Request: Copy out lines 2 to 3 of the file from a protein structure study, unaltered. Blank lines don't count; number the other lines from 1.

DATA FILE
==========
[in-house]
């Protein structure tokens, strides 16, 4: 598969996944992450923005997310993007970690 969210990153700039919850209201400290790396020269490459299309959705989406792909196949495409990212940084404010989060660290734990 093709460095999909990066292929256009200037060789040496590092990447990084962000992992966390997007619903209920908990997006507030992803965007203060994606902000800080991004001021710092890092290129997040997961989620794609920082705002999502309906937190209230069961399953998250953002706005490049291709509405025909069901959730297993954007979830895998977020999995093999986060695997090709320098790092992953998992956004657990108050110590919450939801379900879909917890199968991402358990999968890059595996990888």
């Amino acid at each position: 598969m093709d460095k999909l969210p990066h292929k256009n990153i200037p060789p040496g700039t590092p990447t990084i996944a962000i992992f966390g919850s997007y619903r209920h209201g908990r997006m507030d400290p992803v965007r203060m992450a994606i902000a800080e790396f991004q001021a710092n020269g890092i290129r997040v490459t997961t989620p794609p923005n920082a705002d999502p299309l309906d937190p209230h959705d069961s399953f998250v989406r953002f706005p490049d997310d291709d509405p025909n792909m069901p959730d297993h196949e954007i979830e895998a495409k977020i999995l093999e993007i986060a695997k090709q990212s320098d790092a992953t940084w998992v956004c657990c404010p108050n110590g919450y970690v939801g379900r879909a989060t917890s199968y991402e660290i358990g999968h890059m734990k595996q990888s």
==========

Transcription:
């Protein structure tokens, strides 16, 4: 598969996944992450923005997310993007970690 969210990153700039919850209201400290790396020269490459299309959705989406792909196949495409990212940084404010989060660290734990 093709460095999909990066292929256009200037060789040496590092990447990084962000992992966390997007619903209920908990997006507030992803965007203060994606902000800080991004001021710092890092290129997040997961989620794609920082705002999502309906937190209230069961399953998250953002706005490049291709509405025909069901959730297993954007979830895998977020999995093999986060695997090709320098790092992953998992956004657990108050110590919450939801379900879909917890199968991402358990999968890059595996990888």
């Amino acid at each position: 598969m093709d460095k999909l969210p990066h292929k256009n990153i200037p060789p040496g700039t590092p990447t990084i996944a962000i992992f966390g919850s997007y619903r209920h209201g908990r997006m507030d400290p992803v965007r203060m992450a994606i902000a800080e790396f991004q001021a710092n020269g890092i290129r997040v490459t997961t989620p794609p923005n920082a705002d999502p299309l309906d937190p209230h959705d069961s399953f998250v989406r953002f706005p490049d997310d291709d509405p025909n792909m069901p959730d297993h196949e954007i979830e895998a495409k977020i999995l093999e993007i986060a695997k090709q990212s320098d790092a992953t940084w998992v956004c657990c404010p108050n110590g919450y970690v939801g379900r879909a989060t917890s199968y991402e660290i358990g999968h890059m734990k595996q990888s």